A Tempe-based aircraft maintenance company has become a target for acquisition by an oil-rich Arab emirate that has been a focus of political concerns over national security.
Dubai Aerospace Enterprise Ltd. said Monday it has signed an agreement to buy Landmark Aviation, 1524 W. 14th St., Tempe, and Standard Aero Holdings, a Canadian company, for $1.8 billion from the Carlyle Group, a private equity firm based in Washington, D.C.
Landmark was formed in 2004 when Carlyle acquired the former Garrett Aviation from General Electric and merged it with two aviation maintenance companies that it already owned, Piedmont-Hawthorne and Associated Air Center.
Landmark provides maintenance, repair, fueling, catering and other services for business aircraft at 43 cities in North America, employing about 2,500 people. Among the company’s customers are Honeywell International and Airbus.
In addition to its headquarters in Tempe, Landmark operates a fueling, maintenance and charter business at Scottsdale Municipal Airport. The company has about 100 employees in the Valley.
The possibility of the state-owned Dubai company acquiring the aviation business has raised the specter of the same sort of political debate that arose when state-owned Dubai Ports World tried to buy six U.S. shipping facilities last summer.
That deal created such a public and Congressional outcry that the Dubai company was forced to divest the port operations. Also Congress has begun to rewrite the rules for foreign investment in the United States.
However, Sen. Charles Schumer (D-New York), a vocal critic of the ports deal, told Bloomberg News Service that the aviation acquisition is not likely to arouse the same national security concerns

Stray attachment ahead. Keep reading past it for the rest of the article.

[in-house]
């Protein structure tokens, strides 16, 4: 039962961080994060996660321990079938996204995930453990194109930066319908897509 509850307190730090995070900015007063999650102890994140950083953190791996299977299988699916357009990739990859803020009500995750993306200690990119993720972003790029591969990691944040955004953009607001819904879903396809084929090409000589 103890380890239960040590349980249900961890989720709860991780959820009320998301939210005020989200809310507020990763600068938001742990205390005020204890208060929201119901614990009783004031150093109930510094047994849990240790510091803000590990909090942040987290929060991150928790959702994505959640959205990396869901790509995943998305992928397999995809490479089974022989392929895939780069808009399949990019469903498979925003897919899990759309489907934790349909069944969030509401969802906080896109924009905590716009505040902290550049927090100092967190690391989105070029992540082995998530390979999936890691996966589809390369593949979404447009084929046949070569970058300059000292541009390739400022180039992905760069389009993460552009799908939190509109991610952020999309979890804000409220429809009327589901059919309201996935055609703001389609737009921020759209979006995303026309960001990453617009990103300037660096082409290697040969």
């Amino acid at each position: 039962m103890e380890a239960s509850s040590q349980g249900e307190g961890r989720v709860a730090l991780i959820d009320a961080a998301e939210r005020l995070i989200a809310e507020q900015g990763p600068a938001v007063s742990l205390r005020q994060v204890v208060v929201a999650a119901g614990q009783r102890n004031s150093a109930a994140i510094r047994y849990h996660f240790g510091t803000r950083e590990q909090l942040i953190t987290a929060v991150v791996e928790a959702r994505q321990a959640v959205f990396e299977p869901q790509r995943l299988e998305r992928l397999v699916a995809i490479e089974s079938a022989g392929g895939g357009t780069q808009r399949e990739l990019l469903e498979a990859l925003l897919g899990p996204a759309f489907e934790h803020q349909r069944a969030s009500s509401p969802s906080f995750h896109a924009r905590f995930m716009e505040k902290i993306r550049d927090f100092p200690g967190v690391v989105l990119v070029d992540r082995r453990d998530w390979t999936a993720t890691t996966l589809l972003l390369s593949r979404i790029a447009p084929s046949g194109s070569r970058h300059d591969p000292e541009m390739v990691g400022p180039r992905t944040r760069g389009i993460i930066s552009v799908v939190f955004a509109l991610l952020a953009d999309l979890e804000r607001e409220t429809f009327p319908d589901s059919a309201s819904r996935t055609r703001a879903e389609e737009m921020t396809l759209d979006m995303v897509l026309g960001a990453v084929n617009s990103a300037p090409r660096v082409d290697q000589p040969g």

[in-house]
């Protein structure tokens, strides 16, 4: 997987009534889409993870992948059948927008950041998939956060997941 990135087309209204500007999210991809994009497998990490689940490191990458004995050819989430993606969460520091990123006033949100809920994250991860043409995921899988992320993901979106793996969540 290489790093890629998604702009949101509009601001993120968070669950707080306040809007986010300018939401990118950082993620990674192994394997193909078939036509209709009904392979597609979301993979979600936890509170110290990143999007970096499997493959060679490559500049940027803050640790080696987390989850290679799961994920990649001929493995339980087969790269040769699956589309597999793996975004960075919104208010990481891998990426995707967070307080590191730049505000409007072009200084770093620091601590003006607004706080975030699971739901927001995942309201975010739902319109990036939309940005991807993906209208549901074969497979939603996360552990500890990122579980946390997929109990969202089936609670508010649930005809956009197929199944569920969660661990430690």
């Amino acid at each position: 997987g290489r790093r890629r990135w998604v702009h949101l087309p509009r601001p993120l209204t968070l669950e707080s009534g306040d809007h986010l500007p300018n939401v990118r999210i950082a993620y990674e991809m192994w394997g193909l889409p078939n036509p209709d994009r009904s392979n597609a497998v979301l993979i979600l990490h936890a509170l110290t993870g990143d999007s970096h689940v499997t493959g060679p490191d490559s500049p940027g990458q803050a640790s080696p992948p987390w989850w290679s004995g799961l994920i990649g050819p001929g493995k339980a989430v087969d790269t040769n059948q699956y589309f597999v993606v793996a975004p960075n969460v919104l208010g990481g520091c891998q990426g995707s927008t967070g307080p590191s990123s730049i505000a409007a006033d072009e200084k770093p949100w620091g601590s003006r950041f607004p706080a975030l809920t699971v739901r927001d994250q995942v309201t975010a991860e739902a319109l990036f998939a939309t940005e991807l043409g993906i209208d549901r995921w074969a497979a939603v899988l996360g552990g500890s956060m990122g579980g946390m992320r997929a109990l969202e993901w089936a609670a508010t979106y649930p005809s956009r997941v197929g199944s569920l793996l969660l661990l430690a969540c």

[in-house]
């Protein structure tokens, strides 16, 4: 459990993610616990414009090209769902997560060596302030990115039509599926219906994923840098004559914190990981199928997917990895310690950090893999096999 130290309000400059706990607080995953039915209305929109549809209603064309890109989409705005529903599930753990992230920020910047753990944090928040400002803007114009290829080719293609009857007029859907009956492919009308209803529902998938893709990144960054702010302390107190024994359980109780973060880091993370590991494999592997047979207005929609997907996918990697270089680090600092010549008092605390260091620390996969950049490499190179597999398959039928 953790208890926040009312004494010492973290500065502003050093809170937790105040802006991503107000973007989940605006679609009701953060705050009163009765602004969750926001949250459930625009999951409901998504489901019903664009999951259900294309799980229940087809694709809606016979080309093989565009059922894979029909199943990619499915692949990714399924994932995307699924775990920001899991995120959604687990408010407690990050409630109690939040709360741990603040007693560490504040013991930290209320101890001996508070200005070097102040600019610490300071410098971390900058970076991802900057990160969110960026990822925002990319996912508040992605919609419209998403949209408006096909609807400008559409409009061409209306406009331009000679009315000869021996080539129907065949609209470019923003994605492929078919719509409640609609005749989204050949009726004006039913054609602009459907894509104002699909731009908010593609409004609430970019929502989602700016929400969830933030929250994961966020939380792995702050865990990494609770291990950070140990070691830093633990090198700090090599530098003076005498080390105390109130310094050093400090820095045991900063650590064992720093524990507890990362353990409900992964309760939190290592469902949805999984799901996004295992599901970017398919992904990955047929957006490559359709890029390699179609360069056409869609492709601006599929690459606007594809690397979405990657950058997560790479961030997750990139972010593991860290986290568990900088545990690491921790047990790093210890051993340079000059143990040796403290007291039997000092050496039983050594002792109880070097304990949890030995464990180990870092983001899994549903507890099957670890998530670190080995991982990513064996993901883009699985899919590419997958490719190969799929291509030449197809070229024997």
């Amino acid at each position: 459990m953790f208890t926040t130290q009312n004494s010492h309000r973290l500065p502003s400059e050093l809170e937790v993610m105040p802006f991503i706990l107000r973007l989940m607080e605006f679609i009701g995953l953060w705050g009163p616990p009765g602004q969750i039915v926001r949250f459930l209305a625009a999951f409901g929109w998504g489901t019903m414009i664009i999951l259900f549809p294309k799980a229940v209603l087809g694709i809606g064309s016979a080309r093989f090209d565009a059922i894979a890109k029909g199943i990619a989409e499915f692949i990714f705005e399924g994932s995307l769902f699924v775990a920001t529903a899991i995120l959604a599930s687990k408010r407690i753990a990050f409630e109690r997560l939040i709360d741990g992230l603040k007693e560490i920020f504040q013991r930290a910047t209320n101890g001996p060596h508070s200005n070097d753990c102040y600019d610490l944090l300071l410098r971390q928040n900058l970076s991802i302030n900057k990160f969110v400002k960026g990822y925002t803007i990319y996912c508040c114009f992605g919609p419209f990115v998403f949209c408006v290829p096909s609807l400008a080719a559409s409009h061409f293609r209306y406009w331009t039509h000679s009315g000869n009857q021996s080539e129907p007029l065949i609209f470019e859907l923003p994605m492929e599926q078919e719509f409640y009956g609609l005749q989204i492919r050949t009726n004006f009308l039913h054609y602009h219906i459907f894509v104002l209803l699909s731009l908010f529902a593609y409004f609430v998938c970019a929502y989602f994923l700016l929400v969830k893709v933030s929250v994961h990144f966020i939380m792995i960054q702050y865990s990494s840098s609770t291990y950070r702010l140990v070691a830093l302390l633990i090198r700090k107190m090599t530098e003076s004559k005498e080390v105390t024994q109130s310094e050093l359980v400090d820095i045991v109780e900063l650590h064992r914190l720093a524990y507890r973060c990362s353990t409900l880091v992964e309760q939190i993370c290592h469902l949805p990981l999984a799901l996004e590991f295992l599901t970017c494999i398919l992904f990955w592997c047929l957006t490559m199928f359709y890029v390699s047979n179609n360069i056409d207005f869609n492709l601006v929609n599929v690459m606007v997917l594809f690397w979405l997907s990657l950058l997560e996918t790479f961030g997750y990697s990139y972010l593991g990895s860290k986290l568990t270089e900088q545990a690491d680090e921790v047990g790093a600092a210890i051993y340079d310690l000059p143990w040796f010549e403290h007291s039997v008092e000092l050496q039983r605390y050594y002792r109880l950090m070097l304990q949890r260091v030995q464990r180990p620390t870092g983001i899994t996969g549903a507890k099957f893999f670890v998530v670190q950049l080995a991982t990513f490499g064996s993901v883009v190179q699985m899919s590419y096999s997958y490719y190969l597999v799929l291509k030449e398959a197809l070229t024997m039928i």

“This purchase is not as much of a security risk as Dubai Ports World,” he said in a statement. “If a thorough ... review is done and necessary safeguards are taken, the deal is unlikely to have problems in Congress.”
The transaction is subject to review by the Committee on Foreign Investment in the United States, a group led by Treasury Secretary Henry Paulson that has the task of assuring that foreign investments don’t jeopardize national security.
A source familiar with the deal who asked to remain anonymous said the parties in the transaction are ready to proceed with the regulatory reviews.
“The view we have now is that everybody wants to see the process work,” he said.
That source said Dubai Aerospace plans to sell off Landmark’s fueling operations if the deal is approved because the Dubai company wants to concentrate on maintenance and repair.
Dubai Aerospace was created in 2006 in an effort to diversify the economy of the wealthy emirate by building a global aviation business in aircraft manufacturing, services, airport operations and education.
Dubai is part of the United Arab Emirates, located on the Persian Gulf, a nation that has evoked mixed feeling related to terrorism.
Investigations concluded that Emirate banks were used in financing the 9/11 attacks, and several of the 9/11 plotters were from the Emirates. But the Bush administration has said UAE government officials have cooperated in the war against terrorism.